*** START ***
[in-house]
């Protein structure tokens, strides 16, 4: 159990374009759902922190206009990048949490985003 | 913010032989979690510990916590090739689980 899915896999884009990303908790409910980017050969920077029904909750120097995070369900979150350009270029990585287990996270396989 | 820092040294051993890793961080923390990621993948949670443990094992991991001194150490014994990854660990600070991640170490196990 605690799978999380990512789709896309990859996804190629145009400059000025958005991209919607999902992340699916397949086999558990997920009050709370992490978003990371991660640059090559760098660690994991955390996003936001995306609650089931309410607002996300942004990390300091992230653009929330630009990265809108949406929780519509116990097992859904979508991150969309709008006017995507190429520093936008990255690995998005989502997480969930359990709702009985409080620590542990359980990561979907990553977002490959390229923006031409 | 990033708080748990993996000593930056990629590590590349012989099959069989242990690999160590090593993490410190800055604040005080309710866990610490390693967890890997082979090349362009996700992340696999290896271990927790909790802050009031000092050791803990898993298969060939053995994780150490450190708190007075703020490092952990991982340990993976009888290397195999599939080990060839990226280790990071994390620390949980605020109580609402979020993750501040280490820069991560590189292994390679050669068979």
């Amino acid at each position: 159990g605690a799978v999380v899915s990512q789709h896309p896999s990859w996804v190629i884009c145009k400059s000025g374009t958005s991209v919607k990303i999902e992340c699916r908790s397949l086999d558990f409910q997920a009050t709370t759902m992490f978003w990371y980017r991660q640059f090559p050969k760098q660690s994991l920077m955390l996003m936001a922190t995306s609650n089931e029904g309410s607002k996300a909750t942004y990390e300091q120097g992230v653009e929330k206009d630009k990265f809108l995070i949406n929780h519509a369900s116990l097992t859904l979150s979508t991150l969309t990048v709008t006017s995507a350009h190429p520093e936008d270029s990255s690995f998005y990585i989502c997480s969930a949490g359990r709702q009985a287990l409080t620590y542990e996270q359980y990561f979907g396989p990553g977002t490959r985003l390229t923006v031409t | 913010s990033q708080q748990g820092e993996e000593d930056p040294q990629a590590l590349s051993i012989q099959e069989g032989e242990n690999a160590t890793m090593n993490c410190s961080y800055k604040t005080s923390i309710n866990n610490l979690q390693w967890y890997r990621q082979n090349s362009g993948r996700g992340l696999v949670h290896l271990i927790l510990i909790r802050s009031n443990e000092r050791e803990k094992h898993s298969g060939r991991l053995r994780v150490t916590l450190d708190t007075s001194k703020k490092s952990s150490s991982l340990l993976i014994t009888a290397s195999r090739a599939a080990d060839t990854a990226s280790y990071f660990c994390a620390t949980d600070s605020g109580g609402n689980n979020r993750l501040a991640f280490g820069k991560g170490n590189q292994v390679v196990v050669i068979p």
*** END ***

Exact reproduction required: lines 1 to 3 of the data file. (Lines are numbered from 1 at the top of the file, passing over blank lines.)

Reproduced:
[in-house]
């Protein structure tokens, strides 16, 4: 159990374009759902922190206009990048949490985003 | 913010032989979690510990916590090739689980 899915896999884009990303908790409910980017050969920077029904909750120097995070369900979150350009270029990585287990996270396989 | 820092040294051993890793961080923390990621993948949670443990094992991991001194150490014994990854660990600070991640170490196990 605690799978999380990512789709896309990859996804190629145009400059000025958005991209919607999902992340699916397949086999558990997920009050709370992490978003990371991660640059090559760098660690994991955390996003936001995306609650089931309410607002996300942004990390300091992230653009929330630009990265809108949406929780519509116990097992859904979508991150969309709008006017995507190429520093936008990255690995998005989502997480969930359990709702009985409080620590542990359980990561979907990553977002490959390229923006031409 | 990033708080748990993996000593930056990629590590590349012989099959069989242990690999160590090593993490410190800055604040005080309710866990610490390693967890890997082979090349362009996700992340696999290896271990927790909790802050009031000092050791803990898993298969060939053995994780150490450190708190007075703020490092952990991982340990993976009888290397195999599939080990060839990226280790990071994390620390949980605020109580609402979020993750501040280490820069991560590189292994390679050669068979």
């Amino acid at each position: 159990g605690a799978v999380v899915s990512q789709h896309p896999s990859w996804v190629i884009c145009k400059s000025g374009t958005s991209v919607k990303i999902e992340c699916r908790s397949l086999d558990f409910q997920a009050t709370t759902m992490f978003w990371y980017r991660q640059f090559p050969k760098q660690s994991l920077m955390l996003m936001a922190t995306s609650n089931e029904g309410s607002k996300a909750t942004y990390e300091q120097g992230v653009e929330k206009d630009k990265f809108l995070i949406n929780h519509a369900s116990l097992t859904l979150s979508t991150l969309t990048v709008t006017s995507a350009h190429p520093e936008d270029s990255s690995f998005y990585i989502c997480s969930a949490g359990r709702q009985a287990l409080t620590y542990e996270q359980y990561f979907g396989p990553g977002t490959r985003l390229t923006v031409t | 913010s990033q708080q748990g820092e993996e000593d930056p040294q990629a590590l590349s051993i012989q099959e069989g032989e242990n690999a160590t890793m090593n993490c410190s961080y800055k604040t005080s923390i309710n866990n610490l979690q390693w967890y890997r990621q082979n090349s362009g993948r996700g992340l696999v949670h290896l271990i927790l510990i909790r802050s009031n443990e000092r050791e803990k094992h898993s298969g060939r991991l053995r994780v150490t916590l450190d708190t007075s001194k703020k490092s952990s150490s991982l340990l993976i014994t009888a290397s195999r090739a599939a080990d060839t990854a990226s280790y990071f660990c994390a620390t949980d600070s605020g109580g609402n689980n979020r993750l501040a991640f280490g820069k991560g170490n590189q292994v390679v196990v050669i068979p």